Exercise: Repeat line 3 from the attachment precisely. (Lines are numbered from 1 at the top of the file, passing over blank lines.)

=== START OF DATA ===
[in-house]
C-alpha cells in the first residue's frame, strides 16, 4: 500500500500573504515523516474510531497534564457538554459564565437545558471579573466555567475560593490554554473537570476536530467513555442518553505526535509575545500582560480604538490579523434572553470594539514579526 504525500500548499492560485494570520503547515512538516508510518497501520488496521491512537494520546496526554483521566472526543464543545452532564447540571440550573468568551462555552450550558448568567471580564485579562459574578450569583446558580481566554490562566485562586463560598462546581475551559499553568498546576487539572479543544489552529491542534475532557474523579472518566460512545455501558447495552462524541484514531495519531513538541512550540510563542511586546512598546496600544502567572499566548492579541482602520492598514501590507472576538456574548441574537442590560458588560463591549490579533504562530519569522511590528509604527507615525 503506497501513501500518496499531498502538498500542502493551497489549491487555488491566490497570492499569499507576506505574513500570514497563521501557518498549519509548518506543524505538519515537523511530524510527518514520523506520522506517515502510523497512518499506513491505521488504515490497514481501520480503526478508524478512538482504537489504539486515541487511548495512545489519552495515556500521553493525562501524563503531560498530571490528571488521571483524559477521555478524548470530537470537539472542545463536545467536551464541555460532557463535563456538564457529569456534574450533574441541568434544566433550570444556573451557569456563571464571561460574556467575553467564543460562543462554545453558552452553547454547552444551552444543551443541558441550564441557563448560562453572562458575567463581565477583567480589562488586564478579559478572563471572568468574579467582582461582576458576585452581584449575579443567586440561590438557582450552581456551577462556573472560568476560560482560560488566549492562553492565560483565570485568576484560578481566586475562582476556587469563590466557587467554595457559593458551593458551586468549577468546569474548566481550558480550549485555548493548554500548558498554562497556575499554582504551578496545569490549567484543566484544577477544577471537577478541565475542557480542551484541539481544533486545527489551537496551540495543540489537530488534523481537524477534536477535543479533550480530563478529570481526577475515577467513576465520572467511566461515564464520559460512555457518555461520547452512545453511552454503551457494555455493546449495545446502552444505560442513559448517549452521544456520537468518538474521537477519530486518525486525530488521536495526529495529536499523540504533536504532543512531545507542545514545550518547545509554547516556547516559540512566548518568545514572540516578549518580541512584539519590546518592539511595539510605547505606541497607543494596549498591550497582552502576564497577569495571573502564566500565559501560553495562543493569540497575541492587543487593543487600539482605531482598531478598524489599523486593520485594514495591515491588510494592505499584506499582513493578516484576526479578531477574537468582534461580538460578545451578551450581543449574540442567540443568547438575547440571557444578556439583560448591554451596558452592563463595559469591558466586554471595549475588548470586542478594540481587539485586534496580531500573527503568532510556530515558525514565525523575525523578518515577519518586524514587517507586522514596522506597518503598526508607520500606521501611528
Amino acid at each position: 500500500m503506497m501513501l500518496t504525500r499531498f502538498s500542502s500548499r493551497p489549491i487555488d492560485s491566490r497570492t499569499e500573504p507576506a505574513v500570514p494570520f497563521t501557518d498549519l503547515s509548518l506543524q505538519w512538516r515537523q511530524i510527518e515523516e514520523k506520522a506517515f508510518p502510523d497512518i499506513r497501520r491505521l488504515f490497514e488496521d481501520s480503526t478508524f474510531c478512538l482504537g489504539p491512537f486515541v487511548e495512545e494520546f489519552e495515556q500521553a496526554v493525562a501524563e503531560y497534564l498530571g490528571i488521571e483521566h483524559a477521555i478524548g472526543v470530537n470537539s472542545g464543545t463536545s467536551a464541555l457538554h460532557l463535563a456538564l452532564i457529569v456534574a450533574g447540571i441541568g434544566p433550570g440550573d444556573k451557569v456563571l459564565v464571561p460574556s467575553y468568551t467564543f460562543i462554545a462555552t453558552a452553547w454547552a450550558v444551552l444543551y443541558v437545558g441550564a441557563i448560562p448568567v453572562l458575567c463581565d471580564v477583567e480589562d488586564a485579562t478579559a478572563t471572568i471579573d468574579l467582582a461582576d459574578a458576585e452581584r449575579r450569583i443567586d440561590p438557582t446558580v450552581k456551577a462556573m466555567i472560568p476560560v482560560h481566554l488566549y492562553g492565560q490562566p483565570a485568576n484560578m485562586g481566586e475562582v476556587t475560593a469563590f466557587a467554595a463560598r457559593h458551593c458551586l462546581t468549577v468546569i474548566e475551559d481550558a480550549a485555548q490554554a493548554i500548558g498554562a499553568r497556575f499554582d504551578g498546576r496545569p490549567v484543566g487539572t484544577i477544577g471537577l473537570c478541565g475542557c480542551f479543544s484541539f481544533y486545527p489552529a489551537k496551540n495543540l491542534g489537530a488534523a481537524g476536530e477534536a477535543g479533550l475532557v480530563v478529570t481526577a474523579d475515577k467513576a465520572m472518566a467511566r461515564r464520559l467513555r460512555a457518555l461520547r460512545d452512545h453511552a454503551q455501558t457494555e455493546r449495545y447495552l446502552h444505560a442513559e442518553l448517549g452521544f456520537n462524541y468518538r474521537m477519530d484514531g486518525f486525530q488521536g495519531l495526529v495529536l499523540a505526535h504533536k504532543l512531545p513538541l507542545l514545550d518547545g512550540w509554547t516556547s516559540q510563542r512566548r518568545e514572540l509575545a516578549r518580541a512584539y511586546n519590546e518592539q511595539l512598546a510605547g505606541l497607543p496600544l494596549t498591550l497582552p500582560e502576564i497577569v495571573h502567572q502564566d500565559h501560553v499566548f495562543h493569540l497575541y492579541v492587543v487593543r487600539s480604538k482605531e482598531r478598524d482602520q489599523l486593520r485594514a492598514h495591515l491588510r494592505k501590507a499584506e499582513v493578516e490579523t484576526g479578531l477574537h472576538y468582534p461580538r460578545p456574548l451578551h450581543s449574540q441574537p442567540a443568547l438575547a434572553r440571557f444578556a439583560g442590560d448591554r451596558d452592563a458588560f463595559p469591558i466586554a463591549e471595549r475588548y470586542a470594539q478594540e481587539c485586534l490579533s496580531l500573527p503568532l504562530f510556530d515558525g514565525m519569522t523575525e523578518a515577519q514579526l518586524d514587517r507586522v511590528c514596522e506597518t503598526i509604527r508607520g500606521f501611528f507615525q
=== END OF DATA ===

Amino acid at each position: 500500500m503506497m501513501l500518496t504525500r499531498f502538498s500542502s500548499r493551497p489549491i487555488d492560485s491566490r497570492t499569499e500573504p507576506a505574513v500570514p494570520f497563521t501557518d498549519l503547515s509548518l506543524q505538519w512538516r515537523q511530524i510527518e515523516e514520523k506520522a506517515f508510518p502510523d497512518i499506513r497501520r491505521l488504515f490497514e488496521d481501520s480503526t478508524f474510531c478512538l482504537g489504539p491512537f486515541v487511548e495512545e494520546f489519552e495515556q500521553a496526554v493525562a501524563e503531560y497534564l498530571g490528571i488521571e483521566h483524559a477521555i478524548g472526543v470530537n470537539s472542545g464543545t463536545s467536551a464541555l457538554h460532557l463535563a456538564l452532564i457529569v456534574a450533574g447540571i441541568g434544566p433550570g440550573d444556573k451557569v456563571l459564565v464571561p460574556s467575553y468568551t467564543f460562543i462554545a462555552t453558552a452553547w454547552a450550558v444551552l444543551y443541558v437545558g441550564a441557563i448560562p448568567v453572562l458575567c463581565d471580564v477583567e480589562d488586564a485579562t478579559a478572563t471572568i471579573d468574579l467582582a461582576d459574578a458576585e452581584r449575579r450569583i443567586d440561590p438557582t446558580v450552581k456551577a462556573m466555567i472560568p476560560v482560560h481566554l488566549y492562553g492565560q490562566p483565570a485568576n484560578m485562586g481566586e475562582v476556587t475560593a469563590f466557587a467554595a463560598r457559593h458551593c458551586l462546581t468549577v468546569i474548566e475551559d481550558a480550549a485555548q490554554a493548554i500548558g498554562a499553568r497556575f499554582d504551578g498546576r496545569p490549567v484543566g487539572t484544577i477544577g471537577l473537570c478541565g475542557c480542551f479543544s484541539f481544533y486545527p489552529a489551537k496551540n495543540l491542534g489537530a488534523a481537524g476536530e477534536a477535543g479533550l475532557v480530563v478529570t481526577a474523579d475515577k467513576a465520572m472518566a467511566r461515564r464520559l467513555r460512555a457518555l461520547r460512545d452512545h453511552a454503551q455501558t457494555e455493546r449495545y447495552l446502552h444505560a442513559e442518553l448517549g452521544f456520537n462524541y468518538r474521537m477519530d484514531g486518525f486525530q488521536g495519531l495526529v495529536l499523540a505526535h504533536k504532543l512531545p513538541l507542545l514545550d518547545g512550540w509554547t516556547s516559540q510563542r512566548r518568545e514572540l509575545a516578549r518580541a512584539y511586546n519590546e518592539q511595539l512598546a510605547g505606541l497607543p496600544l494596549t498591550l497582552p500582560e502576564i497577569v495571573h502567572q502564566d500565559h501560553v499566548f495562543h493569540l497575541y492579541v492587543v487593543r487600539s480604538k482605531e482598531r478598524d482602520q489599523l486593520r485594514a492598514h495591515l491588510r494592505k501590507a499584506e499582513v493578516e490579523t484576526g479578531l477574537h472576538y468582534p461580538r460578545p456574548l451578551h450581543s449574540q441574537p442567540a443568547l438575547a434572553r440571557f444578556a439583560g442590560d448591554r451596558d452592563a458588560f463595559p469591558i466586554a463591549e471595549r475588548y470586542a470594539q478594540e481587539c485586534l490579533s496580531l500573527p503568532l504562530f510556530d515558525g514565525m519569522t523575525e523578518a515577519q514579526l518586524d514587517r507586522v511590528c514596522e506597518t503598526i509604527r508607520g500606521f501611528f507615525q